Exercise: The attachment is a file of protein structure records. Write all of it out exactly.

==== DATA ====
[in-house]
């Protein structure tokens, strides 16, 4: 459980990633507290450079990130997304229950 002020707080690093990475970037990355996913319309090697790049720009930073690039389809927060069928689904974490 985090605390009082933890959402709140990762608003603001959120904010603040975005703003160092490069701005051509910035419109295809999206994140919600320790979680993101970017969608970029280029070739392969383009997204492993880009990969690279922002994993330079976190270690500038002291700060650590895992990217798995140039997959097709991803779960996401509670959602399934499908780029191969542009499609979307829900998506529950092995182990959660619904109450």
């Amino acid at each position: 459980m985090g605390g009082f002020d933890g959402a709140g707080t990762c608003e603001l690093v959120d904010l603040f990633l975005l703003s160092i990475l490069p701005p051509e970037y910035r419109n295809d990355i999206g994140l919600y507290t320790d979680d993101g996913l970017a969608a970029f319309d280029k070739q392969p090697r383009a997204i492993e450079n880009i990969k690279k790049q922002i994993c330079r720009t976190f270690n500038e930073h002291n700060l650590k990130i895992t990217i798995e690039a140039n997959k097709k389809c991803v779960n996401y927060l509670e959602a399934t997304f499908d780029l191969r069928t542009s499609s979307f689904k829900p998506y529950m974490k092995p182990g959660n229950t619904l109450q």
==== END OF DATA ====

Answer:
[in-house]
């Protein structure tokens, strides 16, 4: 459980990633507290450079990130997304229950 002020707080690093990475970037990355996913319309090697790049720009930073690039389809927060069928689904974490 985090605390009082933890959402709140990762608003603001959120904010603040975005703003160092490069701005051509910035419109295809999206994140919600320790979680993101970017969608970029280029070739392969383009997204492993880009990969690279922002994993330079976190270690500038002291700060650590895992990217798995140039997959097709991803779960996401509670959602399934499908780029191969542009499609979307829900998506529950092995182990959660619904109450």
């Amino acid at each position: 459980m985090g605390g009082f002020d933890g959402a709140g707080t990762c608003e603001l690093v959120d904010l603040f990633l975005l703003s160092i990475l490069p701005p051509e970037y910035r419109n295809d990355i999206g994140l919600y507290t320790d979680d993101g996913l970017a969608a970029f319309d280029k070739q392969p090697r383009a997204i492993e450079n880009i990969k690279k790049q922002i994993c330079r720009t976190f270690n500038e930073h002291n700060l650590k990130i895992t990217i798995e690039a140039n997959k097709k389809c991803v779960n996401y927060l509670e959602a399934t997304f499908d780029l191969r069928t542009s499609s979307f689904k829900p998506y529950m974490k092995p182990g959660n229950t619904l109450q």